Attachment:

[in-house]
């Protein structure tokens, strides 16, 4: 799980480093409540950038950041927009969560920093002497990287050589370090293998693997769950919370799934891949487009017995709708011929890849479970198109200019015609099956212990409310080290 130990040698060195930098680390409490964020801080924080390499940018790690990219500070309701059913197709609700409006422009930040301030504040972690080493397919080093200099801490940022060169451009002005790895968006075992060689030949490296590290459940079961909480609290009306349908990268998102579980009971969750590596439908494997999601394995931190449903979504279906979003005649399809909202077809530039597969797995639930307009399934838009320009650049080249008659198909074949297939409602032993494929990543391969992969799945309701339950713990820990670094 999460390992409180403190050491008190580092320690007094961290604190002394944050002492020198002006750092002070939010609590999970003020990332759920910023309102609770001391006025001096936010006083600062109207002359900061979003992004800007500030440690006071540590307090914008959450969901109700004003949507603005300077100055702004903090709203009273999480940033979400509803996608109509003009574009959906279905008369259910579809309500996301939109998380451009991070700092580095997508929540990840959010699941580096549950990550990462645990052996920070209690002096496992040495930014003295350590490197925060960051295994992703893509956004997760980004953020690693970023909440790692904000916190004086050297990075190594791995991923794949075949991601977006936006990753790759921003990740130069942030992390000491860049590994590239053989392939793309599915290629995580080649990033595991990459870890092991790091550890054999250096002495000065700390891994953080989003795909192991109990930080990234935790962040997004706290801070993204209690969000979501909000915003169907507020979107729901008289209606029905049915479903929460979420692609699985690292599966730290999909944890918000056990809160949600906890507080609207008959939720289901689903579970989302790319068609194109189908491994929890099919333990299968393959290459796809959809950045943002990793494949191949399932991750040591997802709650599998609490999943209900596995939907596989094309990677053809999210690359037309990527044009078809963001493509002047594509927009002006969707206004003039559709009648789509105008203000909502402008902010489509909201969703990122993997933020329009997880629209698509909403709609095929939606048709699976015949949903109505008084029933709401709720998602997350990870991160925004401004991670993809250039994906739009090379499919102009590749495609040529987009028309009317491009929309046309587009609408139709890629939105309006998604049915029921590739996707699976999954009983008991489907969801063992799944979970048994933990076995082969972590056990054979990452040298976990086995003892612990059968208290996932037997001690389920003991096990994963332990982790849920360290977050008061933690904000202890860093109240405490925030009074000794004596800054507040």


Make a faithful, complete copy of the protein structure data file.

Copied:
[in-house]
């Protein structure tokens, strides 16, 4: 799980480093409540950038950041927009969560920093002497990287050589370090293998693997769950919370799934891949487009017995709708011929890849479970198109200019015609099956212990409310080290 130990040698060195930098680390409490964020801080924080390499940018790690990219500070309701059913197709609700409006422009930040301030504040972690080493397919080093200099801490940022060169451009002005790895968006075992060689030949490296590290459940079961909480609290009306349908990268998102579980009971969750590596439908494997999601394995931190449903979504279906979003005649399809909202077809530039597969797995639930307009399934838009320009650049080249008659198909074949297939409602032993494929990543391969992969799945309701339950713990820990670094 999460390992409180403190050491008190580092320690007094961290604190002394944050002492020198002006750092002070939010609590999970003020990332759920910023309102609770001391006025001096936010006083600062109207002359900061979003992004800007500030440690006071540590307090914008959450969901109700004003949507603005300077100055702004903090709203009273999480940033979400509803996608109509003009574009959906279905008369259910579809309500996301939109998380451009991070700092580095997508929540990840959010699941580096549950990550990462645990052996920070209690002096496992040495930014003295350590490197925060960051295994992703893509956004997760980004953020690693970023909440790692904000916190004086050297990075190594791995991923794949075949991601977006936006990753790759921003990740130069942030992390000491860049590994590239053989392939793309599915290629995580080649990033595991990459870890092991790091550890054999250096002495000065700390891994953080989003795909192991109990930080990234935790962040997004706290801070993204209690969000979501909000915003169907507020979107729901008289209606029905049915479903929460979420692609699985690292599966730290999909944890918000056990809160949600906890507080609207008959939720289901689903579970989302790319068609194109189908491994929890099919333990299968393959290459796809959809950045943002990793494949191949399932991750040591997802709650599998609490999943209900596995939907596989094309990677053809999210690359037309990527044009078809963001493509002047594509927009002006969707206004003039559709009648789509105008203000909502402008902010489509909201969703990122993997933020329009997880629209698509909403709609095929939606048709699976015949949903109505008084029933709401709720998602997350990870991160925004401004991670993809250039994906739009090379499919102009590749495609040529987009028309009317491009929309046309587009609408139709890629939105309006998604049915029921590739996707699976999954009983008991489907969801063992799944979970048994933990076995082969972590056990054979990452040298976990086995003892612990059968208290996932037997001690389920003991096990994963332990982790849920360290977050008061933690904000202890860093109240405490925030009074000794004596800054507040």